New research estimates that hundreds of thousands of dementia cases in the United States may be caused by the air we breathe.
As people live longer, an increasing number of nations are battling rising dementia rates. Each year, nearly 188,000 cases of dementia are attributed to air pollution in the United States, with poor air quality due to wildfires and agriculture demonstrating the strongest association with an increased risk of Alzheimer’s disease and other forms of dementia in later life.
The research, which was published in the journal JAMA Network Open on Monday, August 14, contains new estimates that highlight a variety of health hazards long associated with air pollution.
Studies have already established a link between poor air quality and a variety of health issues, including the risk of developing dementia. However, the new study examined how specific causes of air pollution appear to be linked to dementia more strongly than others.
The findings were based on an analysis of data accumulated over decades for a National Institutes of Health-supported survey. Every two years, thousands of older individuals were examined regarding their health.
The researchers then combined this information with detailed air quality modeling to estimate the potential exposure of individuals in their living areas. The focus was on what scientists refer to as PM 2.5 air pollution, which is a standard for very small particles (less than 2.5 micrometers broad, a fraction of the width of a human hair) that can be inhaled.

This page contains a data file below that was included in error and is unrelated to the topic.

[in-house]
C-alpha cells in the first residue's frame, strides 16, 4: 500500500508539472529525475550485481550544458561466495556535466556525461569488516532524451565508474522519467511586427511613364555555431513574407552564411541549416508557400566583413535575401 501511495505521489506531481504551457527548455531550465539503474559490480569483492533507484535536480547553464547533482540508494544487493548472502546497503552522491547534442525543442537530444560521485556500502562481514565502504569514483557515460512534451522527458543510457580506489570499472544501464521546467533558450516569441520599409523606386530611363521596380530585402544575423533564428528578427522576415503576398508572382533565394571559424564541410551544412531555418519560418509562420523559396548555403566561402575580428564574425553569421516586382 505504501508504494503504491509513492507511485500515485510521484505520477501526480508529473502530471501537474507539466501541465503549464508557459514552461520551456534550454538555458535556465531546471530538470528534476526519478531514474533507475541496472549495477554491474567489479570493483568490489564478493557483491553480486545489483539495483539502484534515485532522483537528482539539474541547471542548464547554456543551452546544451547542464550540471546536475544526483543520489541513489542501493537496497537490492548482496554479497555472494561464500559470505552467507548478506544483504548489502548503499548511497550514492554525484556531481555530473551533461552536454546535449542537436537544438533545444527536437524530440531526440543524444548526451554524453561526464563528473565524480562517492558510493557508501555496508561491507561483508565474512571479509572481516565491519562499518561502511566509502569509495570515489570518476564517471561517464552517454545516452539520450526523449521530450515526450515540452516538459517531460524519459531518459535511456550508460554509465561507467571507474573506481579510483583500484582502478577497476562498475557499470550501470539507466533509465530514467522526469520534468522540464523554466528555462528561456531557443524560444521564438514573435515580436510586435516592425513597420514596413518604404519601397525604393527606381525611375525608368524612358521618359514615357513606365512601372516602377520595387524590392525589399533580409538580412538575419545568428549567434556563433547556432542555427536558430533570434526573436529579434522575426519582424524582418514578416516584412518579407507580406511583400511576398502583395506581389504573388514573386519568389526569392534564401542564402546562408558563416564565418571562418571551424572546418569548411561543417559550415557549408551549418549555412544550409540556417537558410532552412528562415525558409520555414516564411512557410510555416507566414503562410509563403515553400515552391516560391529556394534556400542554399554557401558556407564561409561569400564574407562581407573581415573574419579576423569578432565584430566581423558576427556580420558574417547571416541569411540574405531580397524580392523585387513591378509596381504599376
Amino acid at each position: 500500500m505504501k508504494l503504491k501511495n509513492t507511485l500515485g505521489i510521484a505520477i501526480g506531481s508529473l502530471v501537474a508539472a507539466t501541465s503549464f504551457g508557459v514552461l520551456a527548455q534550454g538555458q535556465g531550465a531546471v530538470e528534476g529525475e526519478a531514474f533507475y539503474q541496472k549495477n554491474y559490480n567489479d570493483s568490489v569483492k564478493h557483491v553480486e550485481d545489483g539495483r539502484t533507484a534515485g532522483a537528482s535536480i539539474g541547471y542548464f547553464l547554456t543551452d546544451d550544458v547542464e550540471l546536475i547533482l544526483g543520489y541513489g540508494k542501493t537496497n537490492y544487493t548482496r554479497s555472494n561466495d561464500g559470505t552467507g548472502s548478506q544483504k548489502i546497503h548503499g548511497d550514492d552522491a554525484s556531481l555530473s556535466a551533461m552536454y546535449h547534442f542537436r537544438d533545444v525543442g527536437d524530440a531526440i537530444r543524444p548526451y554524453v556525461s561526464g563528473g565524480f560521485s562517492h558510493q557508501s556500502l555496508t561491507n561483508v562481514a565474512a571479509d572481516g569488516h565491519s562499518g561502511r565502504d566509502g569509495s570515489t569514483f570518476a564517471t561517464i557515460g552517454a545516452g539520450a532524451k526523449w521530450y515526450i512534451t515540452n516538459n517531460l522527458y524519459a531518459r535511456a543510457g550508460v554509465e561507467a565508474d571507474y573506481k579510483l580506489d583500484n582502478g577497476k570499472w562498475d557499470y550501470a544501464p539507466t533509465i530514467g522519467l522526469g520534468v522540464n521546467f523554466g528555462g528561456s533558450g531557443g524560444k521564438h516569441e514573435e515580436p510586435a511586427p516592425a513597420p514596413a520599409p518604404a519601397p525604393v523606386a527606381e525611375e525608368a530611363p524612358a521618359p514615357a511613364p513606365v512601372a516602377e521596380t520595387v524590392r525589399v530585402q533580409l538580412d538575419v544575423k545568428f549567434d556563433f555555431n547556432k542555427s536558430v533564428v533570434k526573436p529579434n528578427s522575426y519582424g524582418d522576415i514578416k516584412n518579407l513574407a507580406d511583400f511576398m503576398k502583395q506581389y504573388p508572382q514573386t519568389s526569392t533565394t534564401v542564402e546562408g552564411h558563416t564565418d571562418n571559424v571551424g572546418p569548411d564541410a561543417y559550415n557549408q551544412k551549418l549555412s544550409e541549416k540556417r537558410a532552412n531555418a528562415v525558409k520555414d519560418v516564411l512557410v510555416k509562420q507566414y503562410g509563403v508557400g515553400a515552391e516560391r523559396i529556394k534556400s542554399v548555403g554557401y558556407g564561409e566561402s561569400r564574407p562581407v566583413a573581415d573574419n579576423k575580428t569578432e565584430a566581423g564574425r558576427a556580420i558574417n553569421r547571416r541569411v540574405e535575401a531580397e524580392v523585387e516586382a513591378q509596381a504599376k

These particles can originate from a variety of sources, including vehicle emissions and ash from wildfires. They are associated with a variety of adverse health effects, ranging from coughing and shortness of breath to asthma exacerbation and an increased risk of mortality from heart disease.
Sources of Air Quality Information and Factors Affecting Results Including Wildfires and Agriculture Emissions
Various data sources were consulted, including measurements from the Environmental Protection Agency and information about nearby factors that could influence air quality – such as the recent wildfires in Canada, which prompted air quality alerts in major US cities.
Even after adjusting for a variety of potential other factors that could influence results, such as gender, race and ethnicity, educational status, and affluence, modeling revealed a higher risk. They were also able to account for whether a person’s previous residence was urban or rural.
Dr. Adar acknowledges that while they had information about where people moved during the course of the survey, they did not have enough data to model every exposure or check for every disparity throughout their life, such as where people were born, which could have affected the results.
Beyond direct emissions from wildfires and agriculture, Dr. Adar explained that their analysis could also account for other types of air pollution that can be traced back to these sources.
Other toxic molecules can be transported through communities by the smoke as it burns. Due to the ammonia emitted by sources such as manure and fertilizer, farming can also exacerbate air pollution.
Source: Mirror News